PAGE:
Advertise with us

Enjoying this blog? Check out the rest of the Business Channel Subscribe to this Feed

Pimp Your Work

Own Your Time

by Celine on March 17th, 2008

Image by Christian Benacer, taken from stock.xchng


If you think you own your time, you are either enlightened, or kidding yourself. For most people, including me, it’s the latter.   Whenever you find yourself attending pointless meetings, spending too much time on email, or at your boss’ beck and call - you don’t really own your time.

Oftentimes, this makes you less productive.

However, if you create your own schedule and stick to it without outside interruption, you’re more likely to accomplish your daily goals.  You own your time.

What do you do to gain control of your time?  Here’s where you can start:

Keep your mobile phone silent. Constant attachment to one’s phone is integral to corporate (and Filipino) culture. Observe your behavior with your phone. You’ll find that it usually distracts you from what you should be doing. After all, everyone can reach you 24/7 - including text message spammers.

By putting my phone on silent, there’s less pressure to answer calls and messages. I look at my phone 2x a day and often find out that I haven’t missed anything important. This also forces other people to adjust to your schedule and your priorities, rather than putting you on call 24/7 like an emergency room doctor. (Unless, of course, you are an emergency room doctor. In that case, I can’t help you.)

If you receive too many emails each day, do something about it. I’ve discussed this at length in my “How I Freed Myself from Mountains of Email” series. If you haven’t read it yet, I suggest that you look it over and see how you can apply some of the ideas into your own email routine.

Practice saying “No”.  Do you ever wonder how people include themselves in your schedule?  It’s probably because you say “yes” more times than you should.  For example: Can we talk for an hour about this project that you’re not even part of? Yes.  Can you send me Mr. Smith’s contact info?  Yes.  Do you have time?  Yes.  If you want to learn more about the art of saying “no”, we have an article from last month about it.

Respect your own time.  If you don’t respect it, no one else will.  If it’s your rest day, don’t get suckered into saying “Yes, I’ll put in a few hours today to cover for you.”  even if your colleagues tell you it’s “Just this one time, promise.”  It’s almost never just one time.  If they get away with taking your free time away once, they’re likely to do it again.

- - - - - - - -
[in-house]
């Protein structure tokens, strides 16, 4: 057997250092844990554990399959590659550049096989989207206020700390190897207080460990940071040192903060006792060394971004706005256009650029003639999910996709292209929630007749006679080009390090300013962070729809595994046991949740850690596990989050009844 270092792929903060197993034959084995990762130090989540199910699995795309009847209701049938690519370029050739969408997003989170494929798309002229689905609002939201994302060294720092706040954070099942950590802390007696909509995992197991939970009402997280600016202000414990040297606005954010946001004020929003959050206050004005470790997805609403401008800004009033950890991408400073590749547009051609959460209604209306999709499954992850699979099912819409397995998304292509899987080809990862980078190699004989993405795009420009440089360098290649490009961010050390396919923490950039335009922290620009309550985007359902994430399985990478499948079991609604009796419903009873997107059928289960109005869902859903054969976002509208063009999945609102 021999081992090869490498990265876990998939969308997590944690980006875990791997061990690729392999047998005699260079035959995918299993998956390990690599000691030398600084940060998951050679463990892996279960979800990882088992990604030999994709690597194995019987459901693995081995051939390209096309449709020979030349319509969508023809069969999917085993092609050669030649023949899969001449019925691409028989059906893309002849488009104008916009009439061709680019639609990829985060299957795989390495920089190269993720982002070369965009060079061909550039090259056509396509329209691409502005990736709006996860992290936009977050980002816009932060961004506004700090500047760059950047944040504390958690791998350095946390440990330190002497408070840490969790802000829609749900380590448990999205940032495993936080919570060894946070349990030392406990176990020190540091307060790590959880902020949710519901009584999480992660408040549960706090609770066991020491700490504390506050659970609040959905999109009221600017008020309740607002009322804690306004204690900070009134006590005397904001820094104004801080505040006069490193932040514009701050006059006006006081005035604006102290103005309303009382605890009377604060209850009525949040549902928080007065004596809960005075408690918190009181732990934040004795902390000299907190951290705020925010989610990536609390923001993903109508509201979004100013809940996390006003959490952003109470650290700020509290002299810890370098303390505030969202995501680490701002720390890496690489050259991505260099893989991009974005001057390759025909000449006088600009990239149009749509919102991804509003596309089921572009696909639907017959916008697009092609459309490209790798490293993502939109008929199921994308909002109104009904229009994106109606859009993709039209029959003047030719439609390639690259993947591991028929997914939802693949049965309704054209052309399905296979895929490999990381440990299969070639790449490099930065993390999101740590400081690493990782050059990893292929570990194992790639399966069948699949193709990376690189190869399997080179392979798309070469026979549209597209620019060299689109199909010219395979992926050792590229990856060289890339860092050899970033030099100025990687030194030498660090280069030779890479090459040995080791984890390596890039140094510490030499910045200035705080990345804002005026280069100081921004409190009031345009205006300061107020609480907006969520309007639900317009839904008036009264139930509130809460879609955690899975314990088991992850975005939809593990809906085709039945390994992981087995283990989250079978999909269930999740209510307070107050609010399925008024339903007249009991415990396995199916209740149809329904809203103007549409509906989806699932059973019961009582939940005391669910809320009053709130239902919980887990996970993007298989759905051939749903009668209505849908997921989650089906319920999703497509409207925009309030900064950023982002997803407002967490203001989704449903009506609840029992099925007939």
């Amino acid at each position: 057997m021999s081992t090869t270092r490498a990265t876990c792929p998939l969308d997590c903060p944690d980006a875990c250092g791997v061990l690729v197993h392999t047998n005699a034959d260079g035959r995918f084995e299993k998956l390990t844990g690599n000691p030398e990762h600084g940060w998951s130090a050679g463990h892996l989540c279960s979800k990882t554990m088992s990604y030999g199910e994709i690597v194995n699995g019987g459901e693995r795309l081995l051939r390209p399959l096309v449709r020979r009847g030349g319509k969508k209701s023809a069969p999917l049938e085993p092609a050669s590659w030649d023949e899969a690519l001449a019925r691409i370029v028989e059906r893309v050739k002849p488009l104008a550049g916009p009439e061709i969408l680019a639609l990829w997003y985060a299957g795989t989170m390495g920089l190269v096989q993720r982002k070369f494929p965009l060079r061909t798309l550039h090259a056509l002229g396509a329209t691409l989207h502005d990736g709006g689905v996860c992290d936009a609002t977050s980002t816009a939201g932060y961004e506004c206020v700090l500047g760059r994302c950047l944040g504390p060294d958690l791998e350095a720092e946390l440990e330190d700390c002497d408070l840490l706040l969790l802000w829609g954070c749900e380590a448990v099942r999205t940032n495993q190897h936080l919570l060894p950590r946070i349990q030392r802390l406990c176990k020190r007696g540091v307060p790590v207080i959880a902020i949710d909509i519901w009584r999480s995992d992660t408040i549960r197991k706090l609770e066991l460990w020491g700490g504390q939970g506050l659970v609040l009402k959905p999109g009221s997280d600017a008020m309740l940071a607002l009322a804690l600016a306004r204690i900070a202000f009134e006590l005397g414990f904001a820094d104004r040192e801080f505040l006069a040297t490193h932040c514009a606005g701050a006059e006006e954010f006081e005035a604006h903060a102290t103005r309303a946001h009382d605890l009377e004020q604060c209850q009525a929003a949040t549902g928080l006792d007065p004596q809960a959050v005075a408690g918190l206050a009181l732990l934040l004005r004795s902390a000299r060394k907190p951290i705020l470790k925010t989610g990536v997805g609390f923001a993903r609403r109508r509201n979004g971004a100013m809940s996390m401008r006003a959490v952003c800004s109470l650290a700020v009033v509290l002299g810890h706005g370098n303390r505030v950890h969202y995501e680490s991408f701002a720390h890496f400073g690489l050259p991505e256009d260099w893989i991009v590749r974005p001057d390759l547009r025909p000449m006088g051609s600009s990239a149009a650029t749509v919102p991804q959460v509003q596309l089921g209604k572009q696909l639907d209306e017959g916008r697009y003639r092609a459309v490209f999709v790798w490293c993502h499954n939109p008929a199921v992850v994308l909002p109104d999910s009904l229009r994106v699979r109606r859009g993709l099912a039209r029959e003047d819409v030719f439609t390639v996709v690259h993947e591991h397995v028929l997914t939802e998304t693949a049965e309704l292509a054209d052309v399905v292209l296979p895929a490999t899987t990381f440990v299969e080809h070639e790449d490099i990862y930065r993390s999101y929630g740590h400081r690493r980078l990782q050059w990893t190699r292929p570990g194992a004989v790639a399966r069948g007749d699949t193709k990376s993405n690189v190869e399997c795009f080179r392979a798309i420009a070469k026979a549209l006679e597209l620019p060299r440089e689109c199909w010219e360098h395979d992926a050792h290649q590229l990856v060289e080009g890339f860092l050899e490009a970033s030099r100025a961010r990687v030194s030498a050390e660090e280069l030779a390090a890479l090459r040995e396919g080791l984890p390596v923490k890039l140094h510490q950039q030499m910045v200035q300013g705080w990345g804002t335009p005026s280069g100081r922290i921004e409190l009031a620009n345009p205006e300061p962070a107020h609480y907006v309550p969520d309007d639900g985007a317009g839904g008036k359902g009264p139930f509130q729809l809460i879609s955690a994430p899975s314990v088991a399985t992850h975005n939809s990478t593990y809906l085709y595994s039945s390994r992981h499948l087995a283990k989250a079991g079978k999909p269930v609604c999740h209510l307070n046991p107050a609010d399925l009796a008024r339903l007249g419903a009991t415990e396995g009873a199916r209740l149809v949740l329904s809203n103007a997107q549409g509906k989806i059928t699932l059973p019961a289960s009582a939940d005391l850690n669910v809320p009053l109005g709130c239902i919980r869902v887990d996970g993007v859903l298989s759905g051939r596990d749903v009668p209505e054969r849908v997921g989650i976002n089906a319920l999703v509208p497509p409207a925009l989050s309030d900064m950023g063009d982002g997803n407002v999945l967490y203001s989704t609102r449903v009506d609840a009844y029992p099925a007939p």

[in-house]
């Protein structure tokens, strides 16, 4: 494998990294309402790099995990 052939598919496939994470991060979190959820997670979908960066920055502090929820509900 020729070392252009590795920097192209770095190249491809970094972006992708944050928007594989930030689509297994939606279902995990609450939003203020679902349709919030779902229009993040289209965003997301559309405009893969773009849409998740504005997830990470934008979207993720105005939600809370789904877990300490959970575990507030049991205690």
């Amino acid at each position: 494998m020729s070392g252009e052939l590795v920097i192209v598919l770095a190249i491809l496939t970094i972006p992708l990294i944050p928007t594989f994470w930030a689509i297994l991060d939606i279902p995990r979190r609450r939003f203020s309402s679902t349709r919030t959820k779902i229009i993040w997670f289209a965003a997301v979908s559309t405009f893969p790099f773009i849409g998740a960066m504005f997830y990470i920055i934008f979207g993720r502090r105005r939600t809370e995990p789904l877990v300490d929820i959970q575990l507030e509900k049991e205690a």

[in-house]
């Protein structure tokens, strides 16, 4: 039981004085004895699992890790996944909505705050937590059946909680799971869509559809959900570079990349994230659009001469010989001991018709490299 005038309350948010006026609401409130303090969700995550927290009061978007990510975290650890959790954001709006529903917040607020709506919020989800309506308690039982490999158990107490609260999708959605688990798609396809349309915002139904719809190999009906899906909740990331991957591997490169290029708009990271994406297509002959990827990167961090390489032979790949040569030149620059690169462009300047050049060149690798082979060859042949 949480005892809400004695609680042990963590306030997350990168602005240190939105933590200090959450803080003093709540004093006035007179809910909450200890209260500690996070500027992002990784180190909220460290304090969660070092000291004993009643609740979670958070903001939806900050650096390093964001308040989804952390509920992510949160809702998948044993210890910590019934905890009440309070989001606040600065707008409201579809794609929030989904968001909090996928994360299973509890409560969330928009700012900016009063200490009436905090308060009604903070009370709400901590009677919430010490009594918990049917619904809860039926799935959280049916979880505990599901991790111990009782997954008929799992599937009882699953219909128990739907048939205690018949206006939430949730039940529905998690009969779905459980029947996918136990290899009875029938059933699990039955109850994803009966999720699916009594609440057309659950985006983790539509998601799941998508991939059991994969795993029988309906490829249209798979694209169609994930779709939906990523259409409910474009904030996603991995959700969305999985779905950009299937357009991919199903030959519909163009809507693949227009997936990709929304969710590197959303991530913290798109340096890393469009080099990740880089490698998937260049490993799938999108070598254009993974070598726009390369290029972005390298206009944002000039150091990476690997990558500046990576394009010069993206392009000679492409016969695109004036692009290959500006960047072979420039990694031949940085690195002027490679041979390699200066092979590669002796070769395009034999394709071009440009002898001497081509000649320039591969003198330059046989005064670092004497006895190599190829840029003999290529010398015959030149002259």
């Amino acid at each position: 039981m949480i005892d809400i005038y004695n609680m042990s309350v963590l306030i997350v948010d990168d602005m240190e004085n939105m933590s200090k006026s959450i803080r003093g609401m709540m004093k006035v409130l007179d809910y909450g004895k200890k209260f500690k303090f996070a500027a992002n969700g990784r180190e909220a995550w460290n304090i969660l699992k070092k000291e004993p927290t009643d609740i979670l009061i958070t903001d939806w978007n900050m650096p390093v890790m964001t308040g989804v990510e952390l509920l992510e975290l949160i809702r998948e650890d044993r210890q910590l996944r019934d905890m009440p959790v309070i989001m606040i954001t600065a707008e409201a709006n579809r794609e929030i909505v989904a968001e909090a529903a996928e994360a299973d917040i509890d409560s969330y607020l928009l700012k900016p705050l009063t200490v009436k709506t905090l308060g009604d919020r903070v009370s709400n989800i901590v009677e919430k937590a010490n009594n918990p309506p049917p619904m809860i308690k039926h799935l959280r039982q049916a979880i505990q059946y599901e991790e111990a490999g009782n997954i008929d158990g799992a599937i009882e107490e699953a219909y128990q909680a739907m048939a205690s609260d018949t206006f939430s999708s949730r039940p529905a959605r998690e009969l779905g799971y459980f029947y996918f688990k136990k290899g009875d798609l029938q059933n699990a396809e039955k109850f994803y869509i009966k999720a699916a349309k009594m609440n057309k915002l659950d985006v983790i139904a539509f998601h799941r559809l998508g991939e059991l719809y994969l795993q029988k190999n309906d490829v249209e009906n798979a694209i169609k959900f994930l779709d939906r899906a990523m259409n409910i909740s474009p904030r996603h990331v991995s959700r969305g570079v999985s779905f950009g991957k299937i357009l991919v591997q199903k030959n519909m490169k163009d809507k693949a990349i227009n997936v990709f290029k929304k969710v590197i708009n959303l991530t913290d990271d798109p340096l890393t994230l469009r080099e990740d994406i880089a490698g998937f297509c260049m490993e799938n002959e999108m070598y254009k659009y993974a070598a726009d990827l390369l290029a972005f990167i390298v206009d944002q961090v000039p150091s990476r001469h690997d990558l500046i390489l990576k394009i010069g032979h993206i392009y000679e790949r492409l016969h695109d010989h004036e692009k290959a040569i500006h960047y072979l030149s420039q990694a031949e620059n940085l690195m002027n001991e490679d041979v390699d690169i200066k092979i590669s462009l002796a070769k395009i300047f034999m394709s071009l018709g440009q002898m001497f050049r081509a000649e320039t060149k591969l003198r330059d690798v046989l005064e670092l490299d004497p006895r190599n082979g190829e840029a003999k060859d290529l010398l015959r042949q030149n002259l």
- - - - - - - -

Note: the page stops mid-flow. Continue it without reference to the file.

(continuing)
It also helps to think of your time as money.  It’s especially true in the workplace.  How much do you get paid per hour?  If an obnoxious coworker drags you into an irrelevant brainstorming session for an hour, it’s like you just gave that person your money.  You could’ve spent that hour doing a more pressing task.  The next time someone asks for your time, rephrase the question in your head as if they were asking you for money.  “Do you have an hour to read this silly forwarded email?” will become “Do you have $50 you could give me?”.  Notice the hesitation you feel.

How much of your time do you really own?  Do you find yourself giving too much time and attention to others?

POSTED IN: Worklife Balance, Workplace Wellness, Workplace hacks

3 opinions for Own Your Time

  • Darlene
    Mar 17, 2020 at 6:35 pm

    Hey Celine, I love the picture in this post! :)

  • Celine
    Mar 17, 2020 at 9:41 pm

    Thanks :) It’s by Christian Benacer.

  • Barry Rosier
    Mar 19, 2020 at 2:12 am

    This is a great post! I mean it! It could be really hard to say “no” to people and think of your time as your money, but I will try it. Starting today! The thing that is impossible is keeping my cell silent. Well, I have to figure something out I guess, or just leave it like this. The thing that I have got rid of is the email mess. I have my own trick - I’m using a special service, that captures all my important emails and organizes them in weekly plans for me. I just go through my e-mail and forward the most important messages to Wrike.com. It’s very simle and takes only seconds. You could try it too - http://www.wrike.com/blog/9/4/2020/Getting_things_done_with_Wrike_saves_us_hours. It could be a useful tip for other people of this community too ;)

Have an opinion? Leave a comment:

Site Meter
E-mail It